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rust on new sod

Discussion in 'Turf Renovation' started by RigglePLC, Sep 30, 2012.

  1. RigglePLC

    RigglePLC LawnSite Fanatic
    Messages: 13,722

    Two new families moved into new houses in a new development . It has sandy infertile soil. Homeowners installed new sod about September 22nd. They told me it came from AAA sod farm of Hudsonville. Weather dry, temps about 70 during day and 50 at night. Owners watered it thoroughly. Looked excellent at first. Later I noticed rust fungus on some pieces of the sod. (Brownish orange discoloration on some rolls.)
    First mowing on September 29, 2012.
    So far I do not know what exact cultivars were planted at the sod farm. Actually in edit the varieties are listed under Q and A at their website. Scotts Double Eagle Blue Heat Elite Mixture, with the cultivars listed.


    Last edited: Sep 30, 2012
  2. xtreem3d

    xtreem3d LawnSite Senior Member
    Messages: 801

    Isn't the primary cause of rust nitrogen deficiency ? excessive water helping deplete the nitrogen even more?
  3. RigglePLC

    RigglePLC LawnSite Fanatic
    Messages: 13,722

    I think sod farms keep the nitrogen high. It sure looks mostly green. Rust is a fall disease--never seen in spring.
    It is clear that some of the rolls were highly infested and some not. So...did it develop inside the roll? Or (more likely) was there an area of the sod field that was infested--shady north side perhaps.
    I told the owner not to worry about it--it should disappear after frost--is that right?
    Frost is due in about 3 weeks.
  4. xtreem3d

    xtreem3d LawnSite Senior Member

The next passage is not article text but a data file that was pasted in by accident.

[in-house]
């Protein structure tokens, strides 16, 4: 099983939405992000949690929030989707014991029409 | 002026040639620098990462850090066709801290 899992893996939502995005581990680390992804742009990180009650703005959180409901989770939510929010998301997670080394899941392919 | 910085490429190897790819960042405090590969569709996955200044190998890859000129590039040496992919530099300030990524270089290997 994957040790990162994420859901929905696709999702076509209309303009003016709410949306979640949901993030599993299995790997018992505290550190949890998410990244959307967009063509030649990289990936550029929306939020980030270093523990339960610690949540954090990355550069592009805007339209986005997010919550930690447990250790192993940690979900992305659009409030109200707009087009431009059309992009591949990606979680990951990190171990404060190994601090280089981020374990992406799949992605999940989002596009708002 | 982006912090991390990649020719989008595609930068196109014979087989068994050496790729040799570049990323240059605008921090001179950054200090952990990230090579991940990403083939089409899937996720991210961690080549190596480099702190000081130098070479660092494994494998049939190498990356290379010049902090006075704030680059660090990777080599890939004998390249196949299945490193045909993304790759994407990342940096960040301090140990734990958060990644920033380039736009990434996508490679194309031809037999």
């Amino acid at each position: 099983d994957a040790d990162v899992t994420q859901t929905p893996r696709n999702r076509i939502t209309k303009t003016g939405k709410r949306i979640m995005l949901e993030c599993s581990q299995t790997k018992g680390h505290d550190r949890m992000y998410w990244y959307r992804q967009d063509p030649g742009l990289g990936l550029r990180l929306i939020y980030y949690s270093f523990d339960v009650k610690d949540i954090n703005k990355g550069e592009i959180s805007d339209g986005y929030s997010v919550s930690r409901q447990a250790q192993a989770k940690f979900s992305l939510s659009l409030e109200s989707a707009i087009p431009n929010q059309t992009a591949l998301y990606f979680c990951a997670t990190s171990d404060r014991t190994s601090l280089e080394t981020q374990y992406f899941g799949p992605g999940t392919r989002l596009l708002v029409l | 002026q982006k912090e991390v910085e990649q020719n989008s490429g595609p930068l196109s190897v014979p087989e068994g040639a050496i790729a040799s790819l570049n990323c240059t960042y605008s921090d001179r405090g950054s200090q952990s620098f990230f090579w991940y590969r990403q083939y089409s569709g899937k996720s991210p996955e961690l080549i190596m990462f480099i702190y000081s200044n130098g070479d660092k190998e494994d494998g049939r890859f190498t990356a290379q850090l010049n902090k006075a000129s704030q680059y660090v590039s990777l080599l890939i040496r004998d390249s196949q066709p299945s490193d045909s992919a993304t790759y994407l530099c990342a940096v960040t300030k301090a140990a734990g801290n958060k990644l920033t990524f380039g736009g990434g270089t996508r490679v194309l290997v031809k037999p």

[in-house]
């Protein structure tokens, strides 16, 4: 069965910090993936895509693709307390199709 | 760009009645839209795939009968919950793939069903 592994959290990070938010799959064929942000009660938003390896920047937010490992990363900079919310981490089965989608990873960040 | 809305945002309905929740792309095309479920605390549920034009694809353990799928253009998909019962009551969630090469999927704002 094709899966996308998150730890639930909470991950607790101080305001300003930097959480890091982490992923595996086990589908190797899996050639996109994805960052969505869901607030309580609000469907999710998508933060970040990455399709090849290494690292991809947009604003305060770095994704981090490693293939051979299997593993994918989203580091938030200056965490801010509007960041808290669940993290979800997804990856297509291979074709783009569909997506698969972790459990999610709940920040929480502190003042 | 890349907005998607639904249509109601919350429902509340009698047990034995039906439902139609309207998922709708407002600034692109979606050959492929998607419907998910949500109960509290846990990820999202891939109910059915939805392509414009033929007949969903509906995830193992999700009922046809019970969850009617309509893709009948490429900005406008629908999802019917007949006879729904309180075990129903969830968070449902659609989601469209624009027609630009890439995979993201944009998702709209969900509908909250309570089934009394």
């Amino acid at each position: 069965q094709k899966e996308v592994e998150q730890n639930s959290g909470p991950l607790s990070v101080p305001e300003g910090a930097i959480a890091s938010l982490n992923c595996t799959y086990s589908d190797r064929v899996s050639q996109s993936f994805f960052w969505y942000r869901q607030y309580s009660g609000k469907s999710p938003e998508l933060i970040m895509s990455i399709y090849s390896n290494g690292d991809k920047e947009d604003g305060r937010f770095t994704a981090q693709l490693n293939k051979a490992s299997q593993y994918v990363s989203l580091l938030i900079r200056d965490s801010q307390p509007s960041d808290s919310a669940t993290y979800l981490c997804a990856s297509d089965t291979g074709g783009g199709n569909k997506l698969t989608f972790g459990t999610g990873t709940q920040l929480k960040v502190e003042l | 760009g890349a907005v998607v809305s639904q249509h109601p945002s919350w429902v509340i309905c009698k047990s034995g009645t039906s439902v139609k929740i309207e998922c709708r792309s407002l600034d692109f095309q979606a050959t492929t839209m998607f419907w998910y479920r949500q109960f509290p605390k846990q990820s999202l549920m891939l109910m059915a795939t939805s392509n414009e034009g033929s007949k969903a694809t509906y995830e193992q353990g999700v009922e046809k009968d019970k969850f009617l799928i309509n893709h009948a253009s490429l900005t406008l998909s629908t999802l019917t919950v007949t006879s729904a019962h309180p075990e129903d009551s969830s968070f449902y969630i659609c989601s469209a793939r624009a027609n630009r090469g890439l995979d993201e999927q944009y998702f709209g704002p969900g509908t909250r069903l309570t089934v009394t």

Messages: 801

    excerpt from something online..take it with a grain of salt

    Rust diseases in grasses are caused by a nitrogen deficiency in the soil. This deficiency, combined with insufficient moisture, slows down the growth of the grass, thereby making it more susceptible to fungal infection. Weather conditions can influence nitrogen levels in soil. Heavy rains wash out available nitrogen in the soil as do abrupt changes from warm, humid weather to dry heat. Certain grass species, such as Kentucky bluegrass, perennial ryegrass, and tall fescue, are more prone to rust infection than other species. The infection can also spread easily since fungal spores can be carried by wind, rain, people, clothes or lawn equipment.

    Since nitrogen deficiency is the chief cause of rust infections, proper lawn maintenance techniques are probably the most effective preventative measures. Test your lawn soil for nutrient levels -- not just nitrogen but phosphorous and potassium as well -- and fertilize accordingly to supplement the needed nutrients. Lawn grasses typically respond well to September fertilizer applications. Keeping your lawn regularly mowed and removing grass clippings from the lawn after mowing can further inhibit rust infections.

    Other Considerations
    Rust, under most circumstances, will not kill you lawn; it is considered more a cosmetic than a health issue. Still, if lawn appearance if important to you, consider buying a grass species or species cultivar that is naturally resistant to rust infections. Fungicides usually are not necessary to control rust except in the most extreme of infections.

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